In: Articles by Leah "WhiteGodiva" Haydu3 Apr 2011
If you haven’t followed the controversy, a couple weeks ago the ESRB decreed that the logo for the Techland-developed, Deep Silver–published zombie co-op shooter
Oddly enough, European ratings boards — which are usually far more squeamish about violence than the ESRB — had no problem with the logo.
However, Techland and Deep Silver have been forced to change the logo for the Americas.
Personally, I liked the original better.
Yes, it’s disturbing. The game, after all, centers on a family that has been torn apart by a zombie attack, and if you’ve seen the amazing, gut-wrenching trailer, then this feels perfectly appropriate. If you haven’t,
The ESRB, however, has put its collective foot down regarding the image of the zombie hanging from the tree in the logo, prompting a change. In the United States retail release, the cover will feature a zombie simply standing/shambling next to the tree, rather than hanging from it.
The European release will remain unaltered.
This is hardly the first time the ESRB has deemed it necessary to alter the external packaging of a product as well as the internal content; who could forget their condemnation of Left 4 Dead 2‘s de-fingered hand?
The banner image in the background shows, again, what one might expect from a game infested with — and centered on exterminating — zombies.
In addition to the missing thumb from the cover art of the first game, the outer two fingers have also been chewed off by an undead enemy, continuing the visual pun. Apparently only the thumb could be missing, though, because the ESRB made Valve change the image to one slightly less dismembered.
In this, the familiar release cover, the fingers are merely bent down, not missing, although the thumb remains gnawed off. Why exactly it’s more acceptable for one finger to be missing than it is for three escapes me, but apparently the ESRB has a one-finger limit.
Of course, we can’t talk about violence without its trampy cousin: Sex. And be assured, the ESRB has its eyes open for any instances of too much skin shown on covers as well. Most recently, they had Tecmo change the cover art for Dead or Alive: Dimensions for the 3DS.
On the left is the cover of the original Japanese release, and on the right we have the edited version for us sensitive US types. I’d be more likely to notice that the ratings information is displayed differently, but if you shift your gaze a bit to the right, you’ll see the actual alteration: The character’s dress flap has been shifted slightly to cover more of her thigh.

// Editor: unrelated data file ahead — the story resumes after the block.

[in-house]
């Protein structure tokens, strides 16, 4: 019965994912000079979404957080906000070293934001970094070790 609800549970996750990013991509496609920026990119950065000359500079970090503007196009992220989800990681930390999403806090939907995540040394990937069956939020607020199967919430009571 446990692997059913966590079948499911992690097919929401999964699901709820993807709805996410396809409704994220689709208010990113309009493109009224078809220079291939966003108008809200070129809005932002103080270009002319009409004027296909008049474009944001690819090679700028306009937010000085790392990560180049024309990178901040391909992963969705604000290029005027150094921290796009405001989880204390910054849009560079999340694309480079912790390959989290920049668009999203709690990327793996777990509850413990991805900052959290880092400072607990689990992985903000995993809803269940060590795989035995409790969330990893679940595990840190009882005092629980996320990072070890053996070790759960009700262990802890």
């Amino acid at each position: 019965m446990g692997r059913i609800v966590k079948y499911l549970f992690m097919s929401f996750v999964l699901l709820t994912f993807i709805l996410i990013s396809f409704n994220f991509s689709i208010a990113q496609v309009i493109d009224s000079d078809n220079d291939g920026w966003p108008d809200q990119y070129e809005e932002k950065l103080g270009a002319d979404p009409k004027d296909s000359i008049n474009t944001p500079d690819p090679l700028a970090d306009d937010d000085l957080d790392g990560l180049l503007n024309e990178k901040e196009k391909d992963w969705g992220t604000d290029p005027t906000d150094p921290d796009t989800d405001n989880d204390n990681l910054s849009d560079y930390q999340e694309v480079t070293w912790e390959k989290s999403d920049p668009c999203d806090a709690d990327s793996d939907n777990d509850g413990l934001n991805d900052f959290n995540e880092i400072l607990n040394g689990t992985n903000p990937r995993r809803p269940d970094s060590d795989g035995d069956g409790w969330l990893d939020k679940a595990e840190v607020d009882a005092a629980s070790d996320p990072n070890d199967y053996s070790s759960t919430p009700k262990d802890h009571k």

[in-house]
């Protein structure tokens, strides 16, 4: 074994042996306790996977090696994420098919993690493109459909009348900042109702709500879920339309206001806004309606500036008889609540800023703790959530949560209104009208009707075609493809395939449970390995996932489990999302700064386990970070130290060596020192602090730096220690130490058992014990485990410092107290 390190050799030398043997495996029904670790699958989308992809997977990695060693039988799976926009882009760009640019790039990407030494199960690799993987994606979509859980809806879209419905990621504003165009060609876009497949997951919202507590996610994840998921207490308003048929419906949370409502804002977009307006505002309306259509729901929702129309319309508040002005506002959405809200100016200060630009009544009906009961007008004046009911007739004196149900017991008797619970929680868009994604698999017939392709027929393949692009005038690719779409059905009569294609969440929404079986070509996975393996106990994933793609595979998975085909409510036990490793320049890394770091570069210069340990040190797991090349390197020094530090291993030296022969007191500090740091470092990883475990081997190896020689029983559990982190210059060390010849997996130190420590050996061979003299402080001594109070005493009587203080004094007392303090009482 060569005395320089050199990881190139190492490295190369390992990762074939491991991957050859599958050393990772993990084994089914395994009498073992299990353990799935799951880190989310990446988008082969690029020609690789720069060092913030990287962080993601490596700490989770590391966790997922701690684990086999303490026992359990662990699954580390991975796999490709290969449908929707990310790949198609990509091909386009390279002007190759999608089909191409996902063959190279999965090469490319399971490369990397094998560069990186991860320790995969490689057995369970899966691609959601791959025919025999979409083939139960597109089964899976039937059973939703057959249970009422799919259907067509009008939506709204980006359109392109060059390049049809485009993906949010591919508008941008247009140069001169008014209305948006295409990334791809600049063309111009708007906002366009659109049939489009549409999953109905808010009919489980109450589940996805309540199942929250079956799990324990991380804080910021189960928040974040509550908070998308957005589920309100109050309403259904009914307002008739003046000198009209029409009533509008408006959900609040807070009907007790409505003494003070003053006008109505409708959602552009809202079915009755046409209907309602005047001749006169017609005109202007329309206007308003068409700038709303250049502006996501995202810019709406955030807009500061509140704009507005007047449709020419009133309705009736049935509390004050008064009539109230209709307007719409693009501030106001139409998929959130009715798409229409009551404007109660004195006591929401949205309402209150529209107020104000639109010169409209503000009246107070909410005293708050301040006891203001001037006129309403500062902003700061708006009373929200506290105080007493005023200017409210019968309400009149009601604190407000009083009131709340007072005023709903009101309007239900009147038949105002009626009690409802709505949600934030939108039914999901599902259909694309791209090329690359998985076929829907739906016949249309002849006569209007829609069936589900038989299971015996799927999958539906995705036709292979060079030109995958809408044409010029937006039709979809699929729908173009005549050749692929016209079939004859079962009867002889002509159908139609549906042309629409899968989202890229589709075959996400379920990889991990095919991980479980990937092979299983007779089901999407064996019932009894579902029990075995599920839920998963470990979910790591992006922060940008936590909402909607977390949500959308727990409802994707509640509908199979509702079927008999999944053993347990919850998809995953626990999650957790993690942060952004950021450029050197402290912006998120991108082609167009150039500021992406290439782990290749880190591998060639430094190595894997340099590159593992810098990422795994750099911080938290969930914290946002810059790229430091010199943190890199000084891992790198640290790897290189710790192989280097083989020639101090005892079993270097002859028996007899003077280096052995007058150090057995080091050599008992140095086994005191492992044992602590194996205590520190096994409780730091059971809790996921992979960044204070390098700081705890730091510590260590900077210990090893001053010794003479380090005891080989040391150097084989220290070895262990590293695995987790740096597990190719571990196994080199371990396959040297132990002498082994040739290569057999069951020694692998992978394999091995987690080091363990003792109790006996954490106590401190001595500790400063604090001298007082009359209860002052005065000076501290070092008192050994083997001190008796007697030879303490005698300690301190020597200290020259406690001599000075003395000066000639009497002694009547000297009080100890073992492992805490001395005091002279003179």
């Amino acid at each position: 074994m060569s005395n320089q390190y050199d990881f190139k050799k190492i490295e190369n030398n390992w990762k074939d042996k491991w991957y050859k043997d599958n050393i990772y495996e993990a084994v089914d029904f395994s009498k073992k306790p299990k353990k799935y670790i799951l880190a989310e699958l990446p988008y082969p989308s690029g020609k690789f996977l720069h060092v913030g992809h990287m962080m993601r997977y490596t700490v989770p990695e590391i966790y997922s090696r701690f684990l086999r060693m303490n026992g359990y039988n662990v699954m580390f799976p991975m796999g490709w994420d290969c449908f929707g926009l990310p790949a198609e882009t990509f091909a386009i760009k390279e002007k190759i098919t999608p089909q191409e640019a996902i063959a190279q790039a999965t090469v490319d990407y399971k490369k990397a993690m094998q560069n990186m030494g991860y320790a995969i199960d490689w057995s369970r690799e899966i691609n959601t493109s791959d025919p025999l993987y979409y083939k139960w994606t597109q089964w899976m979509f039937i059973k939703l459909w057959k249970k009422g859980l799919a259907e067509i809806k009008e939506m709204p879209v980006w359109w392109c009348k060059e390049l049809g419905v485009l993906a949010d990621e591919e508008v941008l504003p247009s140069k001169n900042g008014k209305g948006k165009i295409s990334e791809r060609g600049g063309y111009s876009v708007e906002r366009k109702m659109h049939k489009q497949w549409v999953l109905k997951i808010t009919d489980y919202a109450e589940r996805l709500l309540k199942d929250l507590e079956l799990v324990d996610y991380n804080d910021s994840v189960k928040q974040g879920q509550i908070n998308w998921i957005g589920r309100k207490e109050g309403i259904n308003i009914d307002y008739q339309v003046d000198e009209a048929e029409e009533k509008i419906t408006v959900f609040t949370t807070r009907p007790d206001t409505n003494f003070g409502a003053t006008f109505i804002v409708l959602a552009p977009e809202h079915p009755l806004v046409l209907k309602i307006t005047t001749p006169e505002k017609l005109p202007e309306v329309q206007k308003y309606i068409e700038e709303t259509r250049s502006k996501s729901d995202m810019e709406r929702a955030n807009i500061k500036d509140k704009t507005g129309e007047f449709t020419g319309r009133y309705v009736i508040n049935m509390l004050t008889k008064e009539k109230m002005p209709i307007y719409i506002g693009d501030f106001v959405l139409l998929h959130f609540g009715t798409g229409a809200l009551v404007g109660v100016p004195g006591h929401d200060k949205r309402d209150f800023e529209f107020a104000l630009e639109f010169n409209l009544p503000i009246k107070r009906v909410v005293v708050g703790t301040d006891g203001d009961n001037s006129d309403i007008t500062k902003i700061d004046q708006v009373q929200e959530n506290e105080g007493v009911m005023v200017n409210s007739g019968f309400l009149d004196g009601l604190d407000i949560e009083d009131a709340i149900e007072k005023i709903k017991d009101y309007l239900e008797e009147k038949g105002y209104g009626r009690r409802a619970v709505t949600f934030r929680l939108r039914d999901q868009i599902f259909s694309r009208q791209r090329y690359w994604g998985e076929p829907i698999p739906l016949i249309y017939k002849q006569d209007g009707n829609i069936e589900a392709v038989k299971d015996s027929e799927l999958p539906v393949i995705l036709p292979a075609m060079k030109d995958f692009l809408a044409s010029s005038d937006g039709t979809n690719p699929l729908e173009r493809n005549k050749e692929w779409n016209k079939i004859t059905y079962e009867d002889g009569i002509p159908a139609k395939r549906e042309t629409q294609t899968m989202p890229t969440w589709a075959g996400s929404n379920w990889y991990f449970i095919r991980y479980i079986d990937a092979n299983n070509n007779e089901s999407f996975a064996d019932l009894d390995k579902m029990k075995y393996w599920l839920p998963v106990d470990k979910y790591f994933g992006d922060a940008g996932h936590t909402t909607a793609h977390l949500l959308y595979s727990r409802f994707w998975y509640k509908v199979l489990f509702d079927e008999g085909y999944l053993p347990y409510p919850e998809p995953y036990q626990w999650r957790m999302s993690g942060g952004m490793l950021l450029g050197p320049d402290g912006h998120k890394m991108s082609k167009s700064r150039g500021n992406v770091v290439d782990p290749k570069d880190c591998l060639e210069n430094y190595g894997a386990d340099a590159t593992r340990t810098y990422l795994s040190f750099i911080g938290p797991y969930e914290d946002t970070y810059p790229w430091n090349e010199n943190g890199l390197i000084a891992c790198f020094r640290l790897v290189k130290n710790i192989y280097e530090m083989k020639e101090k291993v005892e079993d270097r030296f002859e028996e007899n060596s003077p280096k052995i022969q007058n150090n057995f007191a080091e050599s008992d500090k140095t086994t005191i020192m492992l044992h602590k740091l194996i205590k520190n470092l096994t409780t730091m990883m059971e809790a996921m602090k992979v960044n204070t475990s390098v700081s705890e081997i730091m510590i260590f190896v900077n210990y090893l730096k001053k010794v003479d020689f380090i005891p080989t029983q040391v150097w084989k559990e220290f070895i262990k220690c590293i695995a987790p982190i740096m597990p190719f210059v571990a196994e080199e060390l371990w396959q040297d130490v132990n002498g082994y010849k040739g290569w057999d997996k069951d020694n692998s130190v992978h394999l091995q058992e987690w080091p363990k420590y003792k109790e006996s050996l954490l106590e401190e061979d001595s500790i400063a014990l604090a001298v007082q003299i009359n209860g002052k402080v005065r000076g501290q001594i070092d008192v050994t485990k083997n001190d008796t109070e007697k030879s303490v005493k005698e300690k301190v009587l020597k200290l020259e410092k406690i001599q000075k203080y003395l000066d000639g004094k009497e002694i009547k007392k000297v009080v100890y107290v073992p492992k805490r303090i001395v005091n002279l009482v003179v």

Rest assured, though: her cleavage remains unchanged between the two. Apparently, side-boob isn’t as big a cause for worry as leg — Jack Thompson be damned.
I realize, at this point, that I’m sounding very anti-ESRB, and that’s not precisely my position. I do support the idea of there being ratings on games and that they be restricted so that children don’t get their hands on too much murderous rampaging. In a perfect world, these children’s parents would actually be paying attention to what their kids are playing so that we wouldn’t have to restrict sales, but obviously that’s not always the case.
Climbing down off my soapbox, though, I have two major problems with the ESRB’s approach to censoring cover art. The first is that there doesn’t really seem to be an appeal process or way around proposed changes. If a game’s content results in what developers believe to be an unsatisfactory rating, they can either accept the rating as given or choose to alter the content to shoot for a lower rating.
With cover art — or any other promotional materials, for that matter — you have one choice should the ESRB deem it unacceptable: Change it or…?
I spent a lot of time looking around the ESRB’s website trying to find out if there’s any sort of alternative, or even just what precisely happens if you won’t change the art or other offending materials, but all I found was this:
The following ARC Principles and Guidelines for Responsible Advertising Practices (the “Principles and Guidelines”) apply to all “qualifying advertising” for games rated by the ESRB, and all publishers utilizing ESRB ratings are legally bound to comply with the guidelines and to ensure compliance by their co-publishers, licensee, agents and/or other third parties authorized in connection with the development, creation, distribution or placement of qualifying advertising. Failure to comply with ARC requirements can result in points, corrective actions, and monetary fines.